Structural analysis of toll-like receptors

Jungwoo Choe, Ian A. Wilson

Research output: Chapter in Book/Report/Conference proceedingChapterpeer-review


Toll-like receptors (TLRs) represent a primary line of defense against invading pathogens, including bacteria, viruses, fungi, and parasites.1,2 Recognition of conserved microbial components by these receptors triggers innate immune responses that result in inflammation, antiviral responses, and maturation of dendritic cells, and ultimately leads to the clearance of the infectious agents. TLRs contain extracellular domains with leucine-rich repeats for ligand binding and intracellular Toll/interleukin- 1 receptor (TIR) domains for signaling. The ligand binding domain of a TLR recognizes various pathogen-associated molecules, including lipopeptide (ligand of TLR2), double-stranded RNA (TLR3), lipopolysaccharide (TLR4), flagellin (TLR5), single-stranded RNA (TLR7), and unmethylated CpG DNA (TLR9).3,4 The intracellular TIR domain interacts with TIR domains in adaptor molecules such as MyD88, TIRAP, TRIF, and TRAM to initiate pathogen-specific immune responses,5,6.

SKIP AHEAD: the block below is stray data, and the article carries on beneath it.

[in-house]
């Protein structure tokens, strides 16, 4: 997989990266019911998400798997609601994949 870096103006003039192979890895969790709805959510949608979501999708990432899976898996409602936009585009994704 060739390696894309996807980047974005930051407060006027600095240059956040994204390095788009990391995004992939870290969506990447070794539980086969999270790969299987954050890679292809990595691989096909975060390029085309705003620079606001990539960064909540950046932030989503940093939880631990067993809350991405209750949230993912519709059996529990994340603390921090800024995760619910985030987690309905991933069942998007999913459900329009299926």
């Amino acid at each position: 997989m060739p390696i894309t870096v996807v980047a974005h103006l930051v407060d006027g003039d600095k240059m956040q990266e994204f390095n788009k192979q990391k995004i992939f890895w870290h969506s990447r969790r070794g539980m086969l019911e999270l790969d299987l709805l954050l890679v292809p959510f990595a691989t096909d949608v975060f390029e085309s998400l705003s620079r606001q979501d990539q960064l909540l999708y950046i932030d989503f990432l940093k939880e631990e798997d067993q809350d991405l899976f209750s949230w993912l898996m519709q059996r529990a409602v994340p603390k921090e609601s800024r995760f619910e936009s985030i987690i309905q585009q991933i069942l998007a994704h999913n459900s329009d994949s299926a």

Original languageEnglish
Title of host publicationNucleic Acids in Innate Immunity
PublisherCRC Press
Number of pages14
ISBN (Electronic)9781420068269
ISBN (Print)9781420068252
StatePublished - 1 Jan 2008


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